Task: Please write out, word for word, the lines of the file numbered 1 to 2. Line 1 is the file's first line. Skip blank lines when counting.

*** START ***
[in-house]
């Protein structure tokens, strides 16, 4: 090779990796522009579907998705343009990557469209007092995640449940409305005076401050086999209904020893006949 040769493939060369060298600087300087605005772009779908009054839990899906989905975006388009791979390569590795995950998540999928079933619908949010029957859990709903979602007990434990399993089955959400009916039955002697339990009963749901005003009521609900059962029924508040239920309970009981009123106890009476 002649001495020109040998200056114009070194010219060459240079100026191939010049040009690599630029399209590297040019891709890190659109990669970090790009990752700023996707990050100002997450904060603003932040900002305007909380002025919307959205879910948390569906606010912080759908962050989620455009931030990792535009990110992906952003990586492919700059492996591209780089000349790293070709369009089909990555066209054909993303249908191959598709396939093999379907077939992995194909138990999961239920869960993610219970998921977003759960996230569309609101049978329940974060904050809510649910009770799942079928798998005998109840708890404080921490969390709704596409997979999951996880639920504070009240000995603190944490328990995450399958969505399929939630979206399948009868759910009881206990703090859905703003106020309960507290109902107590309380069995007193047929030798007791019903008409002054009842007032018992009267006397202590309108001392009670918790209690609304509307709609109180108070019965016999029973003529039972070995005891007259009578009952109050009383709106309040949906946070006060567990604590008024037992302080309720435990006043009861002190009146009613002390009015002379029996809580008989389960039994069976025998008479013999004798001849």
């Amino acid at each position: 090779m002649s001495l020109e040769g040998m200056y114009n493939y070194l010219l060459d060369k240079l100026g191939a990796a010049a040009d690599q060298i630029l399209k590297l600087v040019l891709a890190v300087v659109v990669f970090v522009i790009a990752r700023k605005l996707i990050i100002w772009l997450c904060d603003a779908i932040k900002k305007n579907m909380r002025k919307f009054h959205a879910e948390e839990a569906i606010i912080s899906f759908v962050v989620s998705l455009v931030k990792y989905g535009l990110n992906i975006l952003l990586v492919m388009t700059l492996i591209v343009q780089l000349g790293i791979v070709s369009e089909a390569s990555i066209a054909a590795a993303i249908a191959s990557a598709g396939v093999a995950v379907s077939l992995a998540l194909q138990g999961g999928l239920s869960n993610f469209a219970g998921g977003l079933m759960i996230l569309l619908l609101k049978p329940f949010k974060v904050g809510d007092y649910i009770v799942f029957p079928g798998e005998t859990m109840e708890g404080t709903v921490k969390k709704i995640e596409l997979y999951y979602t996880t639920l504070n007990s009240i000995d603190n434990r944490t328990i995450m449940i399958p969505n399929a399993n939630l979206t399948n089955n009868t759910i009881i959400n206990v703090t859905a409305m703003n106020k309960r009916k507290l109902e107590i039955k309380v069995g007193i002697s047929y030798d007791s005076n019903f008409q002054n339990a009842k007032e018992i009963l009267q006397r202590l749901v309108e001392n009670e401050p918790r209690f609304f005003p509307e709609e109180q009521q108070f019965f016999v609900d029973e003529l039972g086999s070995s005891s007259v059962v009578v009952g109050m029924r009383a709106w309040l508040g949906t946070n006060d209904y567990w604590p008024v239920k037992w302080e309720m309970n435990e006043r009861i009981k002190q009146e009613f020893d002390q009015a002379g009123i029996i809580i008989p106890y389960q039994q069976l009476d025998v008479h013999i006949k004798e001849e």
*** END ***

[in-house]
């Protein structure tokens, strides 16, 4: 090779990796522009579907998705343009990557469209007092995640449940409305005076401050086999209904020893006949 040769493939060369060298600087300087605005772009779908009054839990899906989905975006388009791979390569590795995950998540999928079933619908949010029957859990709903979602007990434990399993089955959400009916039955002697339990009963749901005003009521609900059962029924508040239920309970009981009123106890009476 002649001495020109040998200056114009070194010219060459240079100026191939010049040009690599630029399209590297040019891709890190659109990669970090790009990752700023996707990050100002997450904060603003932040900002305007909380002025919307959205879910948390569906606010912080759908962050989620455009931030990792535009990110992906952003990586492919700059492996591209780089000349790293070709369009089909990555066209054909993303249908191959598709396939093999379907077939992995194909138990999961239920869960993610219970998921977003759960996230569309609101049978329940974060904050809510649910009770799942079928798998005998109840708890404080921490969390709704596409997979999951996880639920504070009240000995603190944490328990995450399958969505399929939630979206399948009868759910009881206990703090859905703003106020309960507290109902107590309380069995007193047929030798007791019903008409002054009842007032018992009267006397202590309108001392009670918790209690609304509307709609109180108070019965016999029973003529039972070995005891007259009578009952109050009383709106309040949906946070006060567990604590008024037992302080309720435990006043009861002190009146009613002390009015002379029996809580008989389960039994069976025998008479013999004798001849």